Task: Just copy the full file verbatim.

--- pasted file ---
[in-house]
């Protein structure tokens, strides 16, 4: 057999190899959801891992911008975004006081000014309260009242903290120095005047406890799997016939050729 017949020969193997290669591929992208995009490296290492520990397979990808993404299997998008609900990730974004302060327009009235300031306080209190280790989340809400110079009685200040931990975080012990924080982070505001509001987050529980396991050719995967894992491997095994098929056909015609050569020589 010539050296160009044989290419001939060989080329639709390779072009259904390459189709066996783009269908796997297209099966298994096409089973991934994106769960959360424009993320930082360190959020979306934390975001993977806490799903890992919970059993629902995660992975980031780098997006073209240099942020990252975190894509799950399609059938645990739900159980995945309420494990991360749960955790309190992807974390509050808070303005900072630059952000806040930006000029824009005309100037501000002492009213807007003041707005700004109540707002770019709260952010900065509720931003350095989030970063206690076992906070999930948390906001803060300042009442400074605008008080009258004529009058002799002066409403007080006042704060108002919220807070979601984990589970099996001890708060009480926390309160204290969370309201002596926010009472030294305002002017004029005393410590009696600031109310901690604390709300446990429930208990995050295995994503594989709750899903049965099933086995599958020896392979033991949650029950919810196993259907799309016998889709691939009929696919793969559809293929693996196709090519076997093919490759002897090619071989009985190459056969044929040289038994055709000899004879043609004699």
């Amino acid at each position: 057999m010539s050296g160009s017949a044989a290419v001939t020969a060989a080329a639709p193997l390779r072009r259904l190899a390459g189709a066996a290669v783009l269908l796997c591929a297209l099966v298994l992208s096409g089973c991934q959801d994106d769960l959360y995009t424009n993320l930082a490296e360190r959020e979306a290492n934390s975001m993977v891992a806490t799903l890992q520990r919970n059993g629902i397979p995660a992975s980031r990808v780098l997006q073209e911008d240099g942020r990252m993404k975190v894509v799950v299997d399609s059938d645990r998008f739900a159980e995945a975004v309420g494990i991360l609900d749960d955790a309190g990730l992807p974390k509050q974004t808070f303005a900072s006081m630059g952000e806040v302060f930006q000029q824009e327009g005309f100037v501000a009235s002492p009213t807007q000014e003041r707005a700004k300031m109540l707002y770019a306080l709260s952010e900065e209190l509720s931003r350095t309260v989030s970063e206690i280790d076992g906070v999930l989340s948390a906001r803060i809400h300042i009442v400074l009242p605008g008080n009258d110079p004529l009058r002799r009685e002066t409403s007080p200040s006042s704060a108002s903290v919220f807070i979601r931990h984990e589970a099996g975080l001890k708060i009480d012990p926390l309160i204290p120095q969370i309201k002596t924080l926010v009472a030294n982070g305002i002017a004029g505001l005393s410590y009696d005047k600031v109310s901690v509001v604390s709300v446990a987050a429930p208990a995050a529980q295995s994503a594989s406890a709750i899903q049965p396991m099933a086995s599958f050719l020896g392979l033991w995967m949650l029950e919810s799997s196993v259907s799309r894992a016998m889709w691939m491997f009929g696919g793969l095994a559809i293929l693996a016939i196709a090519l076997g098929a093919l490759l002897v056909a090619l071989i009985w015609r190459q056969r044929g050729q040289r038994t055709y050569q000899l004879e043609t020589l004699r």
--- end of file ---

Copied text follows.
[in-house]
């Protein structure tokens, strides 16, 4: 057999190899959801891992911008975004006081000014309260009242903290120095005047406890799997016939050729 017949020969193997290669591929992208995009490296290492520990397979990808993404299997998008609900990730974004302060327009009235300031306080209190280790989340809400110079009685200040931990975080012990924080982070505001509001987050529980396991050719995967894992491997095994098929056909015609050569020589 010539050296160009044989290419001939060989080329639709390779072009259904390459189709066996783009269908796997297209099966298994096409089973991934994106769960959360424009993320930082360190959020979306934390975001993977806490799903890992919970059993629902995660992975980031780098997006073209240099942020990252975190894509799950399609059938645990739900159980995945309420494990991360749960955790309190992807974390509050808070303005900072630059952000806040930006000029824009005309100037501000002492009213807007003041707005700004109540707002770019709260952010900065509720931003350095989030970063206690076992906070999930948390906001803060300042009442400074605008008080009258004529009058002799002066409403007080006042704060108002919220807070979601984990589970099996001890708060009480926390309160204290969370309201002596926010009472030294305002002017004029005393410590009696600031109310901690604390709300446990429930208990995050295995994503594989709750899903049965099933086995599958020896392979033991949650029950919810196993259907799309016998889709691939009929696919793969559809293929693996196709090519076997093919490759002897090619071989009985190459056969044929040289038994055709000899004879043609004699």
């Amino acid at each position: 057999m010539s050296g160009s017949a044989a290419v001939t020969a060989a080329a639709p193997l390779r072009r259904l190899a390459g189709a066996a290669v783009l269908l796997c591929a297209l099966v298994l992208s096409g089973c991934q959801d994106d769960l959360y995009t424009n993320l930082a490296e360190r959020e979306a290492n934390s975001m993977v891992a806490t799903l890992q520990r919970n059993g629902i397979p995660a992975s980031r990808v780098l997006q073209e911008d240099g942020r990252m993404k975190v894509v799950v299997d399609s059938d645990r998008f739900a159980e995945a975004v309420g494990i991360l609900d749960d955790a309190g990730l992807p974390k509050q974004t808070f303005a900072s006081m630059g952000e806040v302060f930006q000029q824009e327009g005309f100037v501000a009235s002492p009213t807007q000014e003041r707005a700004k300031m109540l707002y770019a306080l709260s952010e900065e209190l509720s931003r350095t309260v989030s970063e206690i280790d076992g906070v999930l989340s948390a906001r803060i809400h300042i009442v400074l009242p605008g008080n009258d110079p004529l009058r002799r009685e002066t409403s007080p200040s006042s704060a108002s903290v919220f807070i979601r931990h984990e589970a099996g975080l001890k708060i009480d012990p926390l309160i204290p120095q969370i309201k002596t924080l926010v009472a030294n982070g305002i002017a004029g505001l005393s410590y009696d005047k600031v109310s901690v509001v604390s709300v446990a987050a429930p208990a995050a529980q295995s994503a594989s406890a709750i899903q049965p396991m099933a086995s599958f050719l020896g392979l033991w995967m949650l029950e919810s799997s196993v259907s799309r894992a016998m889709w691939m491997f009929g696919g793969l095994a559809i293929l693996a016939i196709a090519l076997g098929a093919l490759l002897v056909a090619l071989i009985w015609r190459q056969r044929g050729q040289r038994t055709y050569q000899l004879e043609t020589l004699r």